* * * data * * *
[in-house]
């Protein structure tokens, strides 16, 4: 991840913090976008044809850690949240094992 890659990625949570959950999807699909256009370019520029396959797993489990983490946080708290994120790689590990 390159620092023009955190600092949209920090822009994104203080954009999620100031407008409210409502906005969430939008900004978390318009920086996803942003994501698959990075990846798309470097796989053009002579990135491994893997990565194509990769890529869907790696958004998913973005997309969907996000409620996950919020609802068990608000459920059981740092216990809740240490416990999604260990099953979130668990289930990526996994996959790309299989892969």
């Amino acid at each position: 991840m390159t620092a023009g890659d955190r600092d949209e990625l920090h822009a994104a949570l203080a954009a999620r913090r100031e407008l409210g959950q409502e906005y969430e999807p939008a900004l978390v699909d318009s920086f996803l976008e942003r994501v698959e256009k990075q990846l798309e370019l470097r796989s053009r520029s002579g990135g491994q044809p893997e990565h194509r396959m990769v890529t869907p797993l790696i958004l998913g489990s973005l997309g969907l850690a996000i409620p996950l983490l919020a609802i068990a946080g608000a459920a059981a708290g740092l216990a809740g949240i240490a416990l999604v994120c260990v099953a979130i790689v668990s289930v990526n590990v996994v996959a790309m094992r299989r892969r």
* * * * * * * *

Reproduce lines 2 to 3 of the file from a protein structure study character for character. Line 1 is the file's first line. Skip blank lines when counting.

């Protein structure tokens, strides 16, 4: 991840913090976008044809850690949240094992 890659990625949570959950999807699909256009370019520029396959797993489990983490946080708290994120790689590990 390159620092023009955190600092949209920090822009994104203080954009999620100031407008409210409502906005969430939008900004978390318009920086996803942003994501698959990075990846798309470097796989053009002579990135491994893997990565194509990769890529869907790696958004998913973005997309969907996000409620996950919020609802068990608000459920059981740092216990809740240490416990999604260990099953979130668990289930990526996994996959790309299989892969």
């Amino acid at each position: 991840m390159t620092a023009g890659d955190r600092d949209e990625l920090h822009a994104a949570l203080a954009a999620r913090r100031e407008l409210g959950q409502e906005y969430e999807p939008a900004l978390v699909d318009s920086f996803l976008e942003r994501v698959e256009k990075q990846l798309e370019l470097r796989s053009r520029s002579g990135g491994q044809p893997e990565h194509r396959m990769v890529t869907p797993l790696i958004l998913g489990s973005l997309g969907l850690a996000i409620p996950l983490l919020a609802i068990a946080g608000a459920a059981a708290g740092l216990a809740g949240i240490a416990l999604v994120c260990v099953a979130i790689v668990s289930v990526n590990v996994v996959a790309m094992r299989r892969r």